Using Weighted Hinge Questions (WHQs) to Assess Students’ Causal Understanding, pp. 9 of 10


Students who choose Option (a) are essentially describing the trigger factor and its immediate outcome (Level 1). Their task could therefore be to inquire into why President Roosevelt declared war on Japan, and why Japan attacked Pearl Harbour. Their task would encourage them to continue asking a series of “why” questions to help build their causal explanation.

Option (b) focuses on intentions and actions (Level 2), so students who select this option could be tasked to consider whether the outbreak of war in the Asia-Pacific was solely based on Japan’s agency. Possible guiding questions include “what made Japan’s policy possible?” and “what made Japan’s policy more likely?”. These questions guide students to recognize the complex synergy between Japan’s expansionist policy and other factors.

Option (c) reflects a chain reaction of “knock-on causes and effects” (Lee & Shemilt, 2009, p. 46). Students who choose this option could be assigned guiding questions that help them progress from their causal chain reasoning (Level 3) to a more complex causal reasoning that recognizes inter-linkages between an event and another that may not immediately follow it in chronological order.

Students who choose Option (d) are focusing on contextual factors (Level 4) and could therefore be encouraged to consider how the impact of these factors intersected with that of other factors and how this intersection caused the outbreak of war in the Asia-Pacific. This series of questions allows students to deliberate about the inter-linkages of these factors and subsequently develop more sophisticated causal understandings.

Option (e) represents the highest level of understanding that indicates an ability to comprehend complex causal explanations (Level 5). Students who select this option could be tasked to explicate a comprehensive causal explanation using a mind-map or a concept map. This task allows students to make their thinking visible for the teacher to check for their understanding of the causal relationships between the factors discussed in class.


We stress that good WHQs, backed by research-based progression models, should be continually refined to ensure that students’ answers accurately correspond to their respective levels of understanding. The teacher should thus occasionally ask students to verbalize their thoughts on what had led them to choose particular options. Additionally, we encourage teachers to adapt our suggested WHQs and the options we crafted to their lesson objectives and their students’ language abilities. For instance, WHQs could also be used to uncover students’ preconceptions of other historical concepts such as evidence and accounts: improved understanding of these concepts would enable students to craft better responses to source-based case study questions and some SEQs. We have focused on the historical concept of causation here because it has been a key focus of GCE O-Level SEQs. Students’ WHQ responses provide a concrete basis for pedagogical adjustment when adopting a whole-class approach and for differentiated instruction to help students better appreciate the complex and multi-faceted outcomes of each cause and the inter-linkages between the various causes. Students’ refined understanding of historical causation would enable them to write coherent and cohesive content paragraphs in their essays, and craft an evaluative conclusion that meaningfully engages with these causal complexities.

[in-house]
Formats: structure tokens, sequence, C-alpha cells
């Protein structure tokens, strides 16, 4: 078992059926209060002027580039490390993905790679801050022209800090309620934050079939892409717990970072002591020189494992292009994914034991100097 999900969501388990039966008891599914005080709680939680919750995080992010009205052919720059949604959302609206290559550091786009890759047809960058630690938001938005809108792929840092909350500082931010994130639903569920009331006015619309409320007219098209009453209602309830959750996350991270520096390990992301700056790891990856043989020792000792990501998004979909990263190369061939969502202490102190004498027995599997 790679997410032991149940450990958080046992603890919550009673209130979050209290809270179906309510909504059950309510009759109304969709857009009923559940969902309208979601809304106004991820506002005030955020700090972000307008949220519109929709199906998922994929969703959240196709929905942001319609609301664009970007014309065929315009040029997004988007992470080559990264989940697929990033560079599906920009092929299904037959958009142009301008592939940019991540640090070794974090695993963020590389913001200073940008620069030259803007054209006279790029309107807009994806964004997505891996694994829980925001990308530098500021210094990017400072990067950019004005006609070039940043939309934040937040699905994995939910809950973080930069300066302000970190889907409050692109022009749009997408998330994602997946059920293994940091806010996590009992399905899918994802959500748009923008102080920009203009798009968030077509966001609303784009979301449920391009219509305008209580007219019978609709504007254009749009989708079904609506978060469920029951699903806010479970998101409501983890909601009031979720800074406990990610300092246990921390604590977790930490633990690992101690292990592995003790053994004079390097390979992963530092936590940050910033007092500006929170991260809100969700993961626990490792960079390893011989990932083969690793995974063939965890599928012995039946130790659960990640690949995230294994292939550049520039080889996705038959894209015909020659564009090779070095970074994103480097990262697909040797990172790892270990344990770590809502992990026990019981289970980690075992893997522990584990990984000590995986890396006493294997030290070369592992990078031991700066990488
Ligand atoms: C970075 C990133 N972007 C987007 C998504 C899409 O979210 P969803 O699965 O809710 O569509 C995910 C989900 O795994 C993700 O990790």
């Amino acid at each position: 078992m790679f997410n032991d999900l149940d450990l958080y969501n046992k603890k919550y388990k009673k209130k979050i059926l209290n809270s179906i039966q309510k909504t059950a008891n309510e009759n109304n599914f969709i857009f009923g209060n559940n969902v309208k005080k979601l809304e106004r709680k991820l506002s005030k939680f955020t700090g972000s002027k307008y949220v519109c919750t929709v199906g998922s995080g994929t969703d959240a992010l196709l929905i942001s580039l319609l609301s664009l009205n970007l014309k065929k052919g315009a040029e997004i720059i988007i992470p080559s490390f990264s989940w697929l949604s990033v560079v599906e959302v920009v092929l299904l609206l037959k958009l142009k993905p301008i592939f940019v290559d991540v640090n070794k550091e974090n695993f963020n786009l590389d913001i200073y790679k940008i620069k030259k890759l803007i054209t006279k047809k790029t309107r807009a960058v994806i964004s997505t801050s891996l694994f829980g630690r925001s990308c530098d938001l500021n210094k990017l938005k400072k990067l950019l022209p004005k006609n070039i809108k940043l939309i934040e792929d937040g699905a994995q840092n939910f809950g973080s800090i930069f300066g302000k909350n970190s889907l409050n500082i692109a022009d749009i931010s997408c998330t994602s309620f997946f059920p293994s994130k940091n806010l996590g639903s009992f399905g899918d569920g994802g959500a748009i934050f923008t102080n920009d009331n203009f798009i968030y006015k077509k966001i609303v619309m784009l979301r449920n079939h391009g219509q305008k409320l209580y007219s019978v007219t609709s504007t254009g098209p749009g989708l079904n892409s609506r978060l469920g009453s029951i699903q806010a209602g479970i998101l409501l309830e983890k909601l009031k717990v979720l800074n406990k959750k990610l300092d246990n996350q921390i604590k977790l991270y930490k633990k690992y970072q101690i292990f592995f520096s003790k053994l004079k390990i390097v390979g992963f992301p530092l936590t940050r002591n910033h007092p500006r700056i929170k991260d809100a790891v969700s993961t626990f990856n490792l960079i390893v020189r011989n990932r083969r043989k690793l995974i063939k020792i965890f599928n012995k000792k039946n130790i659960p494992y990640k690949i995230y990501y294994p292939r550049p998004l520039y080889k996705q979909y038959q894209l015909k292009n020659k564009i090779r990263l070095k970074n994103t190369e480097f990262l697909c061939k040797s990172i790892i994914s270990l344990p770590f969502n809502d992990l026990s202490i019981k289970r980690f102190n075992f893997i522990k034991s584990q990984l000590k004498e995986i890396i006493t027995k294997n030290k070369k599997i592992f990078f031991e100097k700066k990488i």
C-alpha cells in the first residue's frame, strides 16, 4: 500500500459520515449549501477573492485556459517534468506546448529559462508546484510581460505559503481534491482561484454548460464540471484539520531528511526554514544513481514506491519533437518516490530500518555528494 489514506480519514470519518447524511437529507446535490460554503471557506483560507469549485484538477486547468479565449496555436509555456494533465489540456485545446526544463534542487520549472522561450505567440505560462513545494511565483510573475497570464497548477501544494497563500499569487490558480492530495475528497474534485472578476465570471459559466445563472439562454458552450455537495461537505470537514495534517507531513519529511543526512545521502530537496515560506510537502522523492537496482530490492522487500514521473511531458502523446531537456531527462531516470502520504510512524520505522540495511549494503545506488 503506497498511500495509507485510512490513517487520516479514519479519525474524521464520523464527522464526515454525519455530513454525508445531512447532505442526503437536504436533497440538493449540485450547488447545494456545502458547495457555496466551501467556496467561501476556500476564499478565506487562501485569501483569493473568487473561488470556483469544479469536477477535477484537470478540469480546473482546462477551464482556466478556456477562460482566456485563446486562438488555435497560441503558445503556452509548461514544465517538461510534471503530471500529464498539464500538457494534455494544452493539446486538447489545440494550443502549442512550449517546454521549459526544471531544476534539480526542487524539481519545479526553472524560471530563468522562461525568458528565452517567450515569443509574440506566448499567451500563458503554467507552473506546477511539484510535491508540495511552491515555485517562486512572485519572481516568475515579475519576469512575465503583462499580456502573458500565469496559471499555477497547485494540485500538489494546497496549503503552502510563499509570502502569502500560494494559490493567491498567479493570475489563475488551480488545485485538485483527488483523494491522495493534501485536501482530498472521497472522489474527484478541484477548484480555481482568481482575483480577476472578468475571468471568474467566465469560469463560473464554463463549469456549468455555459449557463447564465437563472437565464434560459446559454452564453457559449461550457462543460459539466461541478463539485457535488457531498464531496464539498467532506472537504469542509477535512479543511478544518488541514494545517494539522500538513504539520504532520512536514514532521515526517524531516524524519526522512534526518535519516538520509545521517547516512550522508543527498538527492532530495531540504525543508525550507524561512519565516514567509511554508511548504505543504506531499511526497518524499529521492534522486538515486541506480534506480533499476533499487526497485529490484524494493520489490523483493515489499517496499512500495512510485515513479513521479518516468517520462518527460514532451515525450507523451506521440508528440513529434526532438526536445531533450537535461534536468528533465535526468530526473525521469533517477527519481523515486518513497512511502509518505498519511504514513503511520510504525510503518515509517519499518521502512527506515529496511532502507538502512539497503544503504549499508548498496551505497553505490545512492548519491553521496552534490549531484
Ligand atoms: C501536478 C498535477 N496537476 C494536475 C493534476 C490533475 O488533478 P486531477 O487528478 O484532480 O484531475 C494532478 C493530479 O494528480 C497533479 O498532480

An Inspiring Quote

"[Open-mindedness] includes an active desire to listen to more sides than one; to give heed to facts from whatever source they come; to give full attention to alternative possibilities; to recognize the possibility of error even in the beliefs that are dearest to us."

~ John Dewey, How We Think

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